During these uncertain times, we are all feeling the frustrations and sadness of not being able to travel. The month of August has been excruciating for me as it is the time that I tend to travel internationally, and it ain’t happening. So what is the solution?
As I forge through this pandemic, I want to share some tips on how to explore places closer to home and my own local travel experiences with the hope that you will be inspired to do the same. I am fortunate to live in New Jersey close to quite a bit of unique possibilities from New York to Pennsylvania, Delaware, and Connecticut. I will be featuring on my blog a BackYard Series of possibilities until it gradually becomes safer to travel. You don’t have to travel far to experience something cool!
Here are some familiar tips
- Pull out a map and circle a geographic area that requires you to drive between 1- 4 hours with an occasional stay-over.
- Use Trip Advisor or the State tourism website to learn what places to visit that are open and safe and begin developing a list to schedule weekends.
Before I share my experience and photos of Storm King, I want to first talk about the wonders of sculpture parks and why they should be discovered by you. First of all, throughout the world, there are over 500 sculpture parks and gardens (the latter tends to be smaller and may be attached to a museum or art center). The USA alone has way over 100 sculpture parks; New York State has at least 10. Practically, all states have these unique parks (just google it).
There is something about witnessing modern art sculptures surrounded by rolling hills, bodies of water, native grasses, or a lush forest that changes with the seasons. It is inspiring to see these massive shaped metal sculptures reaching into the sky that sometimes look like alien ships or creatures from another planet. These open-air museums are perfect for fighting back the fatigue that our families are all experiencing from being sheltered-in-place since March 2020.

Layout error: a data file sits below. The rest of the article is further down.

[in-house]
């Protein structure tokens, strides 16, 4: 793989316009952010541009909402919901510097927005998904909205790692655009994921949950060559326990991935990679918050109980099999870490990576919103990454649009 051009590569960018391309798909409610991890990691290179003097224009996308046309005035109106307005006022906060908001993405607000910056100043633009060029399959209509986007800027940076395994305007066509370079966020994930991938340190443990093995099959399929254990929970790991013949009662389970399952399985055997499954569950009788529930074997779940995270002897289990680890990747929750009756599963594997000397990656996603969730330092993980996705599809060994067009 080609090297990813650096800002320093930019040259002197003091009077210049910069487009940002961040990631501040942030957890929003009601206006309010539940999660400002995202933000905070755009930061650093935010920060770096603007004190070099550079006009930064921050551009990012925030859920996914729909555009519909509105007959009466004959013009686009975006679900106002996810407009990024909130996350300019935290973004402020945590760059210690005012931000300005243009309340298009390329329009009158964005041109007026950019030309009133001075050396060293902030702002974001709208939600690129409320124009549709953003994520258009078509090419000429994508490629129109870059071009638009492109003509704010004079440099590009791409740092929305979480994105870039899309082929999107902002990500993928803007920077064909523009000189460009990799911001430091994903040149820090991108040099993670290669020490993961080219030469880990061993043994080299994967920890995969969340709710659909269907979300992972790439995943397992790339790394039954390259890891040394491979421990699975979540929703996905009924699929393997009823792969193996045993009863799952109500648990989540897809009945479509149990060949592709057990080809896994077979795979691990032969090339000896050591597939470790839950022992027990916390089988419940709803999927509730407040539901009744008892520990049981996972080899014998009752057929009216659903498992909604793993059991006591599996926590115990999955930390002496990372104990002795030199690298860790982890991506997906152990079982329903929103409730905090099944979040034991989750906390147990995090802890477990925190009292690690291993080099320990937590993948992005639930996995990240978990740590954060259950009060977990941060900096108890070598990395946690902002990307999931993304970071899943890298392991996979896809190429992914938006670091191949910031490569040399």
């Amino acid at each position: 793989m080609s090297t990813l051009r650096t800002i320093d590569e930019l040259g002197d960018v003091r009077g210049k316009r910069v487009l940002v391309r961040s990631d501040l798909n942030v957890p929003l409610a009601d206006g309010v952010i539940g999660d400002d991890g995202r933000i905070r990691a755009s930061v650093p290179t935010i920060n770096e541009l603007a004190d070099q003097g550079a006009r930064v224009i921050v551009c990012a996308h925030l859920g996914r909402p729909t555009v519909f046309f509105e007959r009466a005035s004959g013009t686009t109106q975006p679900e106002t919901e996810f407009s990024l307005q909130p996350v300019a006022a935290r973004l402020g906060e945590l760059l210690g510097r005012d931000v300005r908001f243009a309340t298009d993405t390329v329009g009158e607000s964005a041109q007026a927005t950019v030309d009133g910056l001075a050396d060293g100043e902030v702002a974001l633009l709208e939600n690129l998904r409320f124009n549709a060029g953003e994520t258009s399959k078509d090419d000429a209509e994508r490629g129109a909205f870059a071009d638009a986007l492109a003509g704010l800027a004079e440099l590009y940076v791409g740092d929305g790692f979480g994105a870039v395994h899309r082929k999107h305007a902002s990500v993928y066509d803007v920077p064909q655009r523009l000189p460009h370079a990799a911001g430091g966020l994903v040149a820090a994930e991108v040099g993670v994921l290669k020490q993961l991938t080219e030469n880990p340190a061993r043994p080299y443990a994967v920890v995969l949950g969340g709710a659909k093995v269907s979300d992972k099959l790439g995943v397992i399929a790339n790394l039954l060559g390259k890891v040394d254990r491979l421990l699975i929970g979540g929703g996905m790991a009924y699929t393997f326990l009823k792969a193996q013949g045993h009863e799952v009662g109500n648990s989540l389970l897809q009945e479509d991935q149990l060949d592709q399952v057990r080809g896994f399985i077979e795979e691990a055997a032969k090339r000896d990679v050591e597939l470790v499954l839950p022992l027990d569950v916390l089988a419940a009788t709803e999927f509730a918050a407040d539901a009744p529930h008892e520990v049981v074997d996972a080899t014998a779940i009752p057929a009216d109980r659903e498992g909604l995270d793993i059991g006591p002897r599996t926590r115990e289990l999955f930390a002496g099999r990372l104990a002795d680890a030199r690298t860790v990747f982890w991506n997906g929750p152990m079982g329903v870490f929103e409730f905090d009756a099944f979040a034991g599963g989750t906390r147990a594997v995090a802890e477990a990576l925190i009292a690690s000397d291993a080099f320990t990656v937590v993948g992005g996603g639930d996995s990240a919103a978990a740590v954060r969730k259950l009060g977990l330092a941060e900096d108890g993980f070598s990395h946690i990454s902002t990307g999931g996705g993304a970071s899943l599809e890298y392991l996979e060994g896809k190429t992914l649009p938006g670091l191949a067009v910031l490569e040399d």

Storm King Art Center is located near the town of Cornwall, NY, less than 2 hours from North Jersey. It approximates 500 acres of a dramatic landscape and has one of the most extensive collections of contemporary outdoor sculptures in the US. My sister and I packed some snacks and lounge chairs and headed to the town first to pick up sandwiches and refreshments before entering the park. This quaint town is worthy of a stop to better understand what life is like in the Catskills Region. Tickets were reserved early since they only allow a limited number of folks per time slots. The restaurant and the main building were closed to the public. We easily logged 10,000 steps before we sat near the picnic area underneath a tree to have lunch and rest on what was a hot sunny day.
There are over 100 sculptures of every size spread throughout this scenic park of natural woodlands, meadows, and fields. Based on my photos, we probably only got to see half of them. Definitely, would like to go back in the fall to enjoy the foliage and see the rest. The park offers bike rentals and kayak tours near the Hudson River for those who want a more active day. The center’s mission for preserving the environment also includes the offerings of educational programs and activities for families.
For me, it was a photographer’s dream, and all the more reason I would want to come back in the fall and experience the changing of the season. By 400 PM, we were ready to head home. I plan to check other sculpture parks in my immediate area, which I would also consider when traveling abroad. The 30 photos are from a range of well-known artists such as Alexander Calder, Henry Moore, Louis Bourgeois, Mary Lin, Victor Contreras, and many others.
Click the center of the photo to see the full view.
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